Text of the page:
AI to binge LAPD bodycam footage to weed out rude tone, aggressive language


Researchers in California will leverage artificial intelligence to study bodycam footage recorded by Los Angeles police to analyze whether officers escalated interactions with the public through their language or tone. 

The Los Angeles Police Department (LAPD) on Tuesday announced the research initiative during the Board of Police Commissioners meeting. LAPD Cmdr. Marla Ciuffetelli said at the meeting the study will be used to help train future officers on how to best interact with the public while also promoting accountability, according to the Los Angeles Times.

“The Los Angeles Police Department is committed to leadership, quality through continuous improvement and public transparency and is forward-thinking in pursuit of training techniques and technologies that can assist us in achieving our goals,” Ciuffetelli told Fox News Digital. 

“With this project, the Department hopes to gain valuable feedback to benefit our training, policies and practices.  This project also reflects our unwavering commitment to public transparency and accountability,” 

Rudeness is one of the top complaints members of the public file against officers with the LAPD, despite recruits learning at the police academy that what they say to the public and how they say it is critical to de-escalating interactions, the L.A. Times reported. 

POLICE DEPARTMENTS ACROSS AMERICA USING AI TO ANALYZE OFFICERS’ BODYCAM VIDEO

Uniformed LAPD officers standing by cruiser

Los Angeles Police Department personnel gather outside a crime scene.  (LAPD Headquarters Facebook)

Researchers at the University of Southern California will review footage from about 1,000 traffic stops over the next three years and establish parameters on interactions deemed appropriate by department policies and public feedback, and inappropriate interactions. The study will be aided by researchers from other universities including Georgetown and UC Riverside.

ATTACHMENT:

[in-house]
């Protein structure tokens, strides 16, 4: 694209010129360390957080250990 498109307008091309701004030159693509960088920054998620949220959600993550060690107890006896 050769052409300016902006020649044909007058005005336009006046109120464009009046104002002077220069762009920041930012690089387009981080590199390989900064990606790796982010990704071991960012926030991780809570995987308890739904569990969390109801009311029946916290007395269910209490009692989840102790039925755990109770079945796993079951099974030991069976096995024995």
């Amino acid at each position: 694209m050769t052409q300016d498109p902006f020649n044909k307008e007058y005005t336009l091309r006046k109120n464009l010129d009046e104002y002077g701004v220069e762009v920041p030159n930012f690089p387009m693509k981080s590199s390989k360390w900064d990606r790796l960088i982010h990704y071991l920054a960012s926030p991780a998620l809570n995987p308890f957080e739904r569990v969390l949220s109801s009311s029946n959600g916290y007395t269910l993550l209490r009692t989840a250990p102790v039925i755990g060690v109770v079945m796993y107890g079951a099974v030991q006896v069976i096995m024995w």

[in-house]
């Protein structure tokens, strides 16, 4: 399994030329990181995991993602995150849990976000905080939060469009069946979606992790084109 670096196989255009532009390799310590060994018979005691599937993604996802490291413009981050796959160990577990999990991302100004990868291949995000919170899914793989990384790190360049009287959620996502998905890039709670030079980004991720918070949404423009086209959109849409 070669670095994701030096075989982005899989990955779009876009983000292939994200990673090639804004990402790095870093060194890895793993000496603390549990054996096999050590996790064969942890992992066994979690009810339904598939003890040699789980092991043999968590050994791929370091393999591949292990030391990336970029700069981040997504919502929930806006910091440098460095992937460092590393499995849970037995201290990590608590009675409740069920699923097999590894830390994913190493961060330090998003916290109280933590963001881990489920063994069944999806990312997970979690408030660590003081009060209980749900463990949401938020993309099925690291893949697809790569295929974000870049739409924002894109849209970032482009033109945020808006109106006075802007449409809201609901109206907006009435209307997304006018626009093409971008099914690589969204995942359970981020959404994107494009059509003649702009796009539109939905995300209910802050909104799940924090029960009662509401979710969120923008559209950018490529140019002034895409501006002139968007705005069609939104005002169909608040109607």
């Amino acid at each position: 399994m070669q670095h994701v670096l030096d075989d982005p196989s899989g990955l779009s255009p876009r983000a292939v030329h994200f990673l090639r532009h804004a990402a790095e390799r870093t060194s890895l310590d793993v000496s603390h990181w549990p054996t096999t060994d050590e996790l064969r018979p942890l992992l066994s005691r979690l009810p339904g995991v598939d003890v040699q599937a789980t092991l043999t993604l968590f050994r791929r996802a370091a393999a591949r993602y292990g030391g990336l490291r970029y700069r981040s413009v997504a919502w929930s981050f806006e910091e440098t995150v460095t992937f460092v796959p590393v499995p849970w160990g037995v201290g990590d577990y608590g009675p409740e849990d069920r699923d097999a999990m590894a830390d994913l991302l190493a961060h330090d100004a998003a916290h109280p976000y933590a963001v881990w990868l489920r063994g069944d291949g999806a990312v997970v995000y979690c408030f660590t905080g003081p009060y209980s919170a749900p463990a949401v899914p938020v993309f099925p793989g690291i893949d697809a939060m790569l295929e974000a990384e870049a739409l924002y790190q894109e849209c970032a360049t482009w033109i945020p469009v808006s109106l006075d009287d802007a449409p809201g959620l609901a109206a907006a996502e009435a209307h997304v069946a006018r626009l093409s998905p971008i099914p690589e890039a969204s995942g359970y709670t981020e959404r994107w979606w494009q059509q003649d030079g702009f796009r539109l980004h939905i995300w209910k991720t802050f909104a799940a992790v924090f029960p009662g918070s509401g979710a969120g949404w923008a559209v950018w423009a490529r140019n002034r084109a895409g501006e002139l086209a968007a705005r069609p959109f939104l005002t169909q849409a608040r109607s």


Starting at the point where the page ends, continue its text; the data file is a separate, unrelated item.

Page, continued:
WHAT IS AI?

The researchers will then train an artificial intelligence system on these boundaries so it can run through the videos and pinpoint if an officer escalated an interaction. 

“Even something as simple as, did the officer introduce themselves?” study author and USC professor Benjamin A.T. Graham told the Times.  

Researchers will take the next six months to gather data for the study, which will then be followed by preliminary findings, Graham told the outlet. The researchers will take into account the location of the traffic stop, the driver’s race, and the officer’s rank and age when analyzing their findings. 

WHAT IS CHATGPT?

Ciuffetelli said Tuesday at the commissioners meeting that the research would likely come out in four phases before the findings are eventually integrated in the department’s “training models.” She did note, however, that it’s “hard to speculate what’s going to happen with the research until it’s done.”

AI illustration

Artificial intelligence illustrations are seen on a laptop with books in the background in this image.  (Jaap Arriens/NurPhoto via Getty Images)

Machine learning “is in its infancy, but will undoubtedly become a profound element in officer training in the future,” Ciuffetelli said. 

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The LAPD’s Inspector General’s office will be carrying out its own study on officer language during interactions with the public, the Times reported.  

The use of AI at police departments is not a new initiative, with departments across the nation already using facial recognition to help nab suspects — though the use of the tech has been hit with lawsuits and accusations of racial profiling. 

Los Angeles police walking on street

Members of the LAPD make their way along Temple St. in downtown Los Angeles on June 21, 2021. (Mel Melcon / Los Angeles Times via Getty Images)

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A handful of other police departments in the U.S. are using AI to specifically review bodycam footage, including in Ann Arbor, Michigan. The department announced earlier this month it would use an AI system to spot incidents such as use of force or monitor officer language to automate supervision and help bolster accountability.



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